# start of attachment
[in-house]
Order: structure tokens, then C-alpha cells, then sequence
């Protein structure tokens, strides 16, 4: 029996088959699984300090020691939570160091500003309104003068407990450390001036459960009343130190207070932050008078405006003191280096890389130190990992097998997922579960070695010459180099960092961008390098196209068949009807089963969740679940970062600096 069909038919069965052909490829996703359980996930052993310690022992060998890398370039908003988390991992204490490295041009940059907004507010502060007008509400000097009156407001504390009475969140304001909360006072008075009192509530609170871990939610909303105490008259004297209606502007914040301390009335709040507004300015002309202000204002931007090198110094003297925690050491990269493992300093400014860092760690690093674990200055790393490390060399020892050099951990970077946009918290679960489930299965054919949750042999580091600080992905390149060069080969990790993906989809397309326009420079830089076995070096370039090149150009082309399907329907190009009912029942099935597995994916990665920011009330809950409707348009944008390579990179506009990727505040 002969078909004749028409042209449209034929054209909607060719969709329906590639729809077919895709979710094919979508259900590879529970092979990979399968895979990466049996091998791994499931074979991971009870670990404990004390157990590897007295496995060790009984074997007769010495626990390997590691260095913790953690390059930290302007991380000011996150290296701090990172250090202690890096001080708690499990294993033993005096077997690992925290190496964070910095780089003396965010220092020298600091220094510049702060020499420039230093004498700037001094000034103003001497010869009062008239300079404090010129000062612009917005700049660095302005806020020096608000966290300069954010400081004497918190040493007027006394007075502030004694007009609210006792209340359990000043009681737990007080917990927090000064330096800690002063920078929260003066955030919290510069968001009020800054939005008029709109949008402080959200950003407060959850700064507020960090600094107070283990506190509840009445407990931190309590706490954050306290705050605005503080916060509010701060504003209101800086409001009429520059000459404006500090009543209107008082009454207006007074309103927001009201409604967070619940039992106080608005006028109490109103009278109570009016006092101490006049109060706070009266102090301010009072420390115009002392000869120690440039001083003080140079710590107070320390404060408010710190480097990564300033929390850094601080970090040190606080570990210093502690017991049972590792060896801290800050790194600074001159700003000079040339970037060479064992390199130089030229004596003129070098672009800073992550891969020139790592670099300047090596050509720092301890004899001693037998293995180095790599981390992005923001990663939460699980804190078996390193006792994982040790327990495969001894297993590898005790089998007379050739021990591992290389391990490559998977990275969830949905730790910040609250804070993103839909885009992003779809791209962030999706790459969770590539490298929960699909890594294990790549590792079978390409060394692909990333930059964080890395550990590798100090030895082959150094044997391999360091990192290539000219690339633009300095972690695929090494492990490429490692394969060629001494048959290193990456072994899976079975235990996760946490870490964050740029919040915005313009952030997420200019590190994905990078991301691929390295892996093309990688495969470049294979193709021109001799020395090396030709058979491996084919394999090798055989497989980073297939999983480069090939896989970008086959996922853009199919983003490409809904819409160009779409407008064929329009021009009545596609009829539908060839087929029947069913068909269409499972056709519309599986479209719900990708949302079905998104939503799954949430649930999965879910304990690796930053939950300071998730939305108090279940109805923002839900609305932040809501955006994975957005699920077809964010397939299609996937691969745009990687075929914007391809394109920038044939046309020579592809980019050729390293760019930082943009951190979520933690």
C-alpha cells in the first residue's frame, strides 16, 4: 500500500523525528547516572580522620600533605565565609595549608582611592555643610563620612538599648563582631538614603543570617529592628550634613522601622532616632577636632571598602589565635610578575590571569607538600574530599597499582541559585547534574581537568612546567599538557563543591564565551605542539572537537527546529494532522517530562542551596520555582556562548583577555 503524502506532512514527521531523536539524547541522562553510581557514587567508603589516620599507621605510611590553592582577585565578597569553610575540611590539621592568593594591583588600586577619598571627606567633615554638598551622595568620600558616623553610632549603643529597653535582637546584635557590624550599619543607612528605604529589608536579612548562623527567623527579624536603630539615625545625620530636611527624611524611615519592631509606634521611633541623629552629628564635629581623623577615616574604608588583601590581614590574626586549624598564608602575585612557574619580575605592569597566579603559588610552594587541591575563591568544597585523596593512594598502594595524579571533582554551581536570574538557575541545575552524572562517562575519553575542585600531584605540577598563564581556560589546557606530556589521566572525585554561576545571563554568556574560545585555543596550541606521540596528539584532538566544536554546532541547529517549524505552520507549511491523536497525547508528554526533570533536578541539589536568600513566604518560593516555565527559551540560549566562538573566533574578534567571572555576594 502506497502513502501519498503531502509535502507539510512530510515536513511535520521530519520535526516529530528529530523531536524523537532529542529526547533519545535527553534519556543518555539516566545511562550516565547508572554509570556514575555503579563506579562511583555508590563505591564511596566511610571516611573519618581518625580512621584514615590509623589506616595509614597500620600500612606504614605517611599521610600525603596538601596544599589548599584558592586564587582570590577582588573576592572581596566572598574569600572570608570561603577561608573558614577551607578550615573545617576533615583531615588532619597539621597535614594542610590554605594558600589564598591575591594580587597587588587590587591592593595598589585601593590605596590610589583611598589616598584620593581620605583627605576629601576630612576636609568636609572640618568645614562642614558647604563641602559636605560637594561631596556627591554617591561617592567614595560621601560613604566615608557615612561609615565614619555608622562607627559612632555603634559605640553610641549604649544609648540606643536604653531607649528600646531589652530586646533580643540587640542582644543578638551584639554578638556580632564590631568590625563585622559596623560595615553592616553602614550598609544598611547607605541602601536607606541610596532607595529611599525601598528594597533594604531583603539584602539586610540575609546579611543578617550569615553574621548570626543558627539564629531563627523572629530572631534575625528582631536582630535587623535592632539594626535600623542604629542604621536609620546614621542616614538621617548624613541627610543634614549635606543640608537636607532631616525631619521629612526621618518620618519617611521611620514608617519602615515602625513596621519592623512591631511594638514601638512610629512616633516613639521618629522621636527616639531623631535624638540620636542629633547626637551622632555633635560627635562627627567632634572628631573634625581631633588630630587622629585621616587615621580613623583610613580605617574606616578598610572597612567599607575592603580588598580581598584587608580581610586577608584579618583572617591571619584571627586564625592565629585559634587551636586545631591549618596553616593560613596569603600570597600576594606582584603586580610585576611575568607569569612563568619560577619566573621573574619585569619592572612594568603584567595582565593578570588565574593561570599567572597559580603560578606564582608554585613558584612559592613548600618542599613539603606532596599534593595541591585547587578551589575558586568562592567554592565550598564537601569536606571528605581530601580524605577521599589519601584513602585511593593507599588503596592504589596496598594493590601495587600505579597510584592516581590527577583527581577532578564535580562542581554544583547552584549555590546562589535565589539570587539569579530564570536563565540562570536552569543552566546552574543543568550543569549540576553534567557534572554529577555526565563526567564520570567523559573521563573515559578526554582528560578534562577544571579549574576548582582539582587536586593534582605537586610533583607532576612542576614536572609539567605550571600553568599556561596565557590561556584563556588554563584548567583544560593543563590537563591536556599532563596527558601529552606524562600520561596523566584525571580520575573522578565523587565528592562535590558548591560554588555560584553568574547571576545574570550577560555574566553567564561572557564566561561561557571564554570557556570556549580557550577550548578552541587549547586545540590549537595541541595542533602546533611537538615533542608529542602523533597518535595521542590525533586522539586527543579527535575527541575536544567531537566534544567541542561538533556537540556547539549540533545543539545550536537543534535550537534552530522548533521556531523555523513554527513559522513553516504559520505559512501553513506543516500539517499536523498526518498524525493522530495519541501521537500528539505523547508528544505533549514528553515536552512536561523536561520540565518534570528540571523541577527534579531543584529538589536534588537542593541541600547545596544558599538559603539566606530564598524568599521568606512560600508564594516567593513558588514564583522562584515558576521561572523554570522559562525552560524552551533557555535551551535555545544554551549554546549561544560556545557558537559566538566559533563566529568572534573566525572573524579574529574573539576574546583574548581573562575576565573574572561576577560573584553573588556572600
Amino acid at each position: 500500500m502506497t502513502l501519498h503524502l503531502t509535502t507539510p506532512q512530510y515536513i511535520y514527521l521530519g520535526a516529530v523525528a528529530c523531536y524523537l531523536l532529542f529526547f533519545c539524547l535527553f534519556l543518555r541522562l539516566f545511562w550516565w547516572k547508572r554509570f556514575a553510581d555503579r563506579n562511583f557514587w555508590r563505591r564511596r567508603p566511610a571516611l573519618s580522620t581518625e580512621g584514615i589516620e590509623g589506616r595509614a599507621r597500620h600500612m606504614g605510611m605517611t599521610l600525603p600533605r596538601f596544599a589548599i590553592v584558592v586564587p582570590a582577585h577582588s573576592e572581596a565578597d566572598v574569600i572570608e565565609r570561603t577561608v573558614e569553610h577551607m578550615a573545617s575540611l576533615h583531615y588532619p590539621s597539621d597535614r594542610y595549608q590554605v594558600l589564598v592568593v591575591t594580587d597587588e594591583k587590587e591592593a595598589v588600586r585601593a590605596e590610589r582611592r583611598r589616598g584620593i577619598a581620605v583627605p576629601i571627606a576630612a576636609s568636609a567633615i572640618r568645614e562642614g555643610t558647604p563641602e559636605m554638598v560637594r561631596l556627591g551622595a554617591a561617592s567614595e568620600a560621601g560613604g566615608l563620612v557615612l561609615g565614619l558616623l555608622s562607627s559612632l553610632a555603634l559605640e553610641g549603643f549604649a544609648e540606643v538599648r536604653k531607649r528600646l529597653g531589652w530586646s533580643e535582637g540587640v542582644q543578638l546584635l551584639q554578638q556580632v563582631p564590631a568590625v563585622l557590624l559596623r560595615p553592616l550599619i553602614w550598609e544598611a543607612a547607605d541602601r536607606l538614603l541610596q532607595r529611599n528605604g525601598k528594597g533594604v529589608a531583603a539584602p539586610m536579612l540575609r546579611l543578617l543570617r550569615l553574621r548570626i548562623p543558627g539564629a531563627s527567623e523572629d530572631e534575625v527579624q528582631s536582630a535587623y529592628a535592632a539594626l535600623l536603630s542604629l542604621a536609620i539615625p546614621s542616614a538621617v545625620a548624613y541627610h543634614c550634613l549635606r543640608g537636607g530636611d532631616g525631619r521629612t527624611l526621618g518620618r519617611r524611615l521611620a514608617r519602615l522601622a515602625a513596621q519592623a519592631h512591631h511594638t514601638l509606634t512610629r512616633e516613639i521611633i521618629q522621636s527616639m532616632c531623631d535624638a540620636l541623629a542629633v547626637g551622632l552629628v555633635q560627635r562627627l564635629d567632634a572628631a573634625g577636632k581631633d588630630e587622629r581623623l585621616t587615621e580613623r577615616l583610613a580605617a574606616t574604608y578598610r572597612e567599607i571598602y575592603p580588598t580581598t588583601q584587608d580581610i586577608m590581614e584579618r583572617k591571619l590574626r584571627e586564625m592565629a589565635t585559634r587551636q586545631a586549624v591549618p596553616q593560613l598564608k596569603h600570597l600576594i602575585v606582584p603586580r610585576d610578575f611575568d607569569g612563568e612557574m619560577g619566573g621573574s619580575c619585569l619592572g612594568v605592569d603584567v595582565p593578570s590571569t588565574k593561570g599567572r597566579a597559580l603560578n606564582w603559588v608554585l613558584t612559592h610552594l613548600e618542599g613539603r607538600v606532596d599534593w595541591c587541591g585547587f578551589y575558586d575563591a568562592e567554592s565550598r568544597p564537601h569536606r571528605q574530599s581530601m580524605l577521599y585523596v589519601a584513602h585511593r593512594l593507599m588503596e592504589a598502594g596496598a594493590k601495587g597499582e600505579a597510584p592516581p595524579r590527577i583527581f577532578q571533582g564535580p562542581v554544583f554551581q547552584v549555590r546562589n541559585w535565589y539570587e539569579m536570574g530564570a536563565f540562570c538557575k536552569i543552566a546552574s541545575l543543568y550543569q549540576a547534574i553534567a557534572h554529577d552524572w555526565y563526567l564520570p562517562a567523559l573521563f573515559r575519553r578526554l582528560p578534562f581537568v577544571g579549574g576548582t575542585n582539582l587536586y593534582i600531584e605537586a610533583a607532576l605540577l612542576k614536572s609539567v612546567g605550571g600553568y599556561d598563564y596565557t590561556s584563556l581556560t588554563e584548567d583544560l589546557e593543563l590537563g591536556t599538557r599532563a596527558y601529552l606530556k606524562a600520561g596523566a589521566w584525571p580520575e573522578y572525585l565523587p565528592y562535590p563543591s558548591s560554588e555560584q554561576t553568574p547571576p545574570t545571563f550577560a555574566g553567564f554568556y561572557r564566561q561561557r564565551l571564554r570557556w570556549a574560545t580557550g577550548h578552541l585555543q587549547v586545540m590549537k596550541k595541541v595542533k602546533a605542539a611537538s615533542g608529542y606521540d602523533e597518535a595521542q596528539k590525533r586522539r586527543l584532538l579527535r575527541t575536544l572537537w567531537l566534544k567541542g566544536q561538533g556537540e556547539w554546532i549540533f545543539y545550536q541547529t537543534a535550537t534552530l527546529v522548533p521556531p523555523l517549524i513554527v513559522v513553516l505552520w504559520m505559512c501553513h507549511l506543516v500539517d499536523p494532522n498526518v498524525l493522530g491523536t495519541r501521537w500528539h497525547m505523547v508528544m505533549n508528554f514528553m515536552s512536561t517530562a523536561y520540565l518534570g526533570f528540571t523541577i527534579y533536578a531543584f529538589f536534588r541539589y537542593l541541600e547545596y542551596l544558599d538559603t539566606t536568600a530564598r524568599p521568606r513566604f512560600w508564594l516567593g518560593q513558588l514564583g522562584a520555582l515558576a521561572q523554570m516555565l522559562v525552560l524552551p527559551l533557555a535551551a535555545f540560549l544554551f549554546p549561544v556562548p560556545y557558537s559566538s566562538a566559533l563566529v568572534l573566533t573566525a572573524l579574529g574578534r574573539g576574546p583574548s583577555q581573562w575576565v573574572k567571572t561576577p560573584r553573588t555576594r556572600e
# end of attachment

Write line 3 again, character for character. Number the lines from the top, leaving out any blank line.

């Protein structure tokens, strides 16, 4: 029996088959699984300090020691939570160091500003309104003068407990450390001036459960009343130190207070932050008078405006003191280096890389130190990992097998997922579960070695010459180099960092961008390098196209068949009807089963969740679940970062600096 069909038919069965052909490829996703359980996930052993310690022992060998890398370039908003988390991992204490490295041009940059907004507010502060007008509400000097009156407001504390009475969140304001909360006072008075009192509530609170871990939610909303105490008259004297209606502007914040301390009335709040507004300015002309202000204002931007090198110094003297925690050491990269493992300093400014860092760690690093674990200055790393490390060399020892050099951990970077946009918290679960489930299965054919949750042999580091600080992905390149060069080969990790993906989809397309326009420079830089076995070096370039090149150009082309399907329907190009009912029942099935597995994916990665920011009330809950409707348009944008390579990179506009990727505040 002969078909004749028409042209449209034929054209909607060719969709329906590639729809077919895709979710094919979508259900590879529970092979990979399968895979990466049996091998791994499931074979991971009870670990404990004390157990590897007295496995060790009984074997007769010495626990390997590691260095913790953690390059930290302007991380000011996150290296701090990172250090202690890096001080708690499990294993033993005096077997690992925290190496964070910095780089003396965010220092020298600091220094510049702060020499420039230093004498700037001094000034103003001497010869009062008239300079404090010129000062612009917005700049660095302005806020020096608000966290300069954010400081004497918190040493007027006394007075502030004694007009609210006792209340359990000043009681737990007080917990927090000064330096800690002063920078929260003066955030919290510069968001009020800054939005008029709109949008402080959200950003407060959850700064507020960090600094107070283990506190509840009445407990931190309590706490954050306290705050605005503080916060509010701060504003209101800086409001009429520059000459404006500090009543209107008082009454207006007074309103927001009201409604967070619940039992106080608005006028109490109103009278109570009016006092101490006049109060706070009266102090301010009072420390115009002392000869120690440039001083003080140079710590107070320390404060408010710190480097990564300033929390850094601080970090040190606080570990210093502690017991049972590792060896801290800050790194600074001159700003000079040339970037060479064992390199130089030229004596003129070098672009800073992550891969020139790592670099300047090596050509720092301890004899001693037998293995180095790599981390992005923001990663939460699980804190078996390193006792994982040790327990495969001894297993590898005790089998007379050739021990591992290389391990490559998977990275969830949905730790910040609250804070993103839909885009992003779809791209962030999706790459969770590539490298929960699909890594294990790549590792079978390409060394692909990333930059964080890395550990590798100090030895082959150094044997391999360091990192290539000219690339633009300095972690695929090494492990490429490692394969060629001494048959290193990456072994899976079975235990996760946490870490964050740029919040915005313009952030997420200019590190994905990078991301691929390295892996093309990688495969470049294979193709021109001799020395090396030709058979491996084919394999090798055989497989980073297939999983480069090939896989970008086959996922853009199919983003490409809904819409160009779409407008064929329009021009009545596609009829539908060839087929029947069913068909269409499972056709519309599986479209719900990708949302079905998104939503799954949430649930999965879910304990690796930053939950300071998730939305108090279940109805923002839900609305932040809501955006994975957005699920077809964010397939299609996937691969745009990687075929914007391809394109920038044939046309020579592809980019050729390293760019930082943009951190979520933690």